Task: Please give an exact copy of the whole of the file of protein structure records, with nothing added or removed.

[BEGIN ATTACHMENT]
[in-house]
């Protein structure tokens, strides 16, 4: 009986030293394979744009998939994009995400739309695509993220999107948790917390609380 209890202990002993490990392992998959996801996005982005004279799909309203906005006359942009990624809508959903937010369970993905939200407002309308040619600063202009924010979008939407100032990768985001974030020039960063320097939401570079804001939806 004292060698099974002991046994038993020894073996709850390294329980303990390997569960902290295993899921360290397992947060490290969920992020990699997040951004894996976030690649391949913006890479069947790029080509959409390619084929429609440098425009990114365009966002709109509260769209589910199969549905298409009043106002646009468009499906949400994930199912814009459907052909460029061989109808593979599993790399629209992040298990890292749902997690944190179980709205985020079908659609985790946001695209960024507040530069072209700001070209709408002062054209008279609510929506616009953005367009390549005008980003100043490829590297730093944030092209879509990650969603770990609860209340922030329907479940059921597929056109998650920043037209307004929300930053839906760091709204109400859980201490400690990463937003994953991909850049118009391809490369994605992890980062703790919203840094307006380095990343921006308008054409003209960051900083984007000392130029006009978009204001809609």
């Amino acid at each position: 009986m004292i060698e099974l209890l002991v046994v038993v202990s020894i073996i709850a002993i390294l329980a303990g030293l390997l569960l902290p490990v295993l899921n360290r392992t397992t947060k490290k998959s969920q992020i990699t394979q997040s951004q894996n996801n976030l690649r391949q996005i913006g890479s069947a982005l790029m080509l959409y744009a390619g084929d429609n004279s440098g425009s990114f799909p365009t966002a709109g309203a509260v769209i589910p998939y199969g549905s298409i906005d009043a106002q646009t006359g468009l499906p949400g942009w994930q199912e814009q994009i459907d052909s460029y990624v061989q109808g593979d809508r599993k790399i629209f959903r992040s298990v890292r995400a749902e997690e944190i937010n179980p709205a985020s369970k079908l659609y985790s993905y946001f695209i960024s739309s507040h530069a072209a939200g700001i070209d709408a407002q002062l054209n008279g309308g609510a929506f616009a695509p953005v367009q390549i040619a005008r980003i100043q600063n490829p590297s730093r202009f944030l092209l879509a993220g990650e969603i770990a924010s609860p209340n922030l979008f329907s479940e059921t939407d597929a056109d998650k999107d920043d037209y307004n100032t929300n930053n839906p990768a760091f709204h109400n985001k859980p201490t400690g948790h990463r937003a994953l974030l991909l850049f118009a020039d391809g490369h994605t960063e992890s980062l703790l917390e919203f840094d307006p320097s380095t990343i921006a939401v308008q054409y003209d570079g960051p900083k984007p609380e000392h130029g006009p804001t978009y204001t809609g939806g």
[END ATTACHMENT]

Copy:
[in-house]
């Protein structure tokens, strides 16, 4: 009986030293394979744009998939994009995400739309695509993220999107948790917390609380 209890202990002993490990392992998959996801996005982005004279799909309203906005006359942009990624809508959903937010369970993905939200407002309308040619600063202009924010979008939407100032990768985001974030020039960063320097939401570079804001939806 004292060698099974002991046994038993020894073996709850390294329980303990390997569960902290295993899921360290397992947060490290969920992020990699997040951004894996976030690649391949913006890479069947790029080509959409390619084929429609440098425009990114365009966002709109509260769209589910199969549905298409009043106002646009468009499906949400994930199912814009459907052909460029061989109808593979599993790399629209992040298990890292749902997690944190179980709205985020079908659609985790946001695209960024507040530069072209700001070209709408002062054209008279609510929506616009953005367009390549005008980003100043490829590297730093944030092209879509990650969603770990609860209340922030329907479940059921597929056109998650920043037209307004929300930053839906760091709204109400859980201490400690990463937003994953991909850049118009391809490369994605992890980062703790919203840094307006380095990343921006308008054409003209960051900083984007000392130029006009978009204001809609």
């Amino acid at each position: 009986m004292i060698e099974l209890l002991v046994v038993v202990s020894i073996i709850a002993i390294l329980a303990g030293l390997l569960l902290p490990v295993l899921n360290r392992t397992t947060k490290k998959s969920q992020i990699t394979q997040s951004q894996n996801n976030l690649r391949q996005i913006g890479s069947a982005l790029m080509l959409y744009a390619g084929d429609n004279s440098g425009s990114f799909p365009t966002a709109g309203a509260v769209i589910p998939y199969g549905s298409i906005d009043a106002q646009t006359g468009l499906p949400g942009w994930q199912e814009q994009i459907d052909s460029y990624v061989q109808g593979d809508r599993k790399i629209f959903r992040s298990v890292r995400a749902e997690e944190i937010n179980p709205a985020s369970k079908l659609y985790s993905y946001f695209i960024s739309s507040h530069a072209a939200g700001i070209d709408a407002q002062l054209n008279g309308g609510a929506f616009a695509p953005v367009q390549i040619a005008r980003i100043q600063n490829p590297s730093r202009f944030l092209l879509a993220g990650e969603i770990a924010s609860p209340n922030l979008f329907s479940e059921t939407d597929a056109d998650k999107d920043d037209y307004n100032t929300n930053n839906p990768a760091f709204h109400n985001k859980p201490t400690g948790h990463r937003a994953l974030l991909l850049f118009a020039d391809g490369h994605t960063e992890s980062l703790l917390e919203f840094d307006p320097s380095t990343i921006a939401v308008q054409y003209d570079g960051p900083k984007p609380e000392h130029g006009p804001t978009y204001t809609g939806g």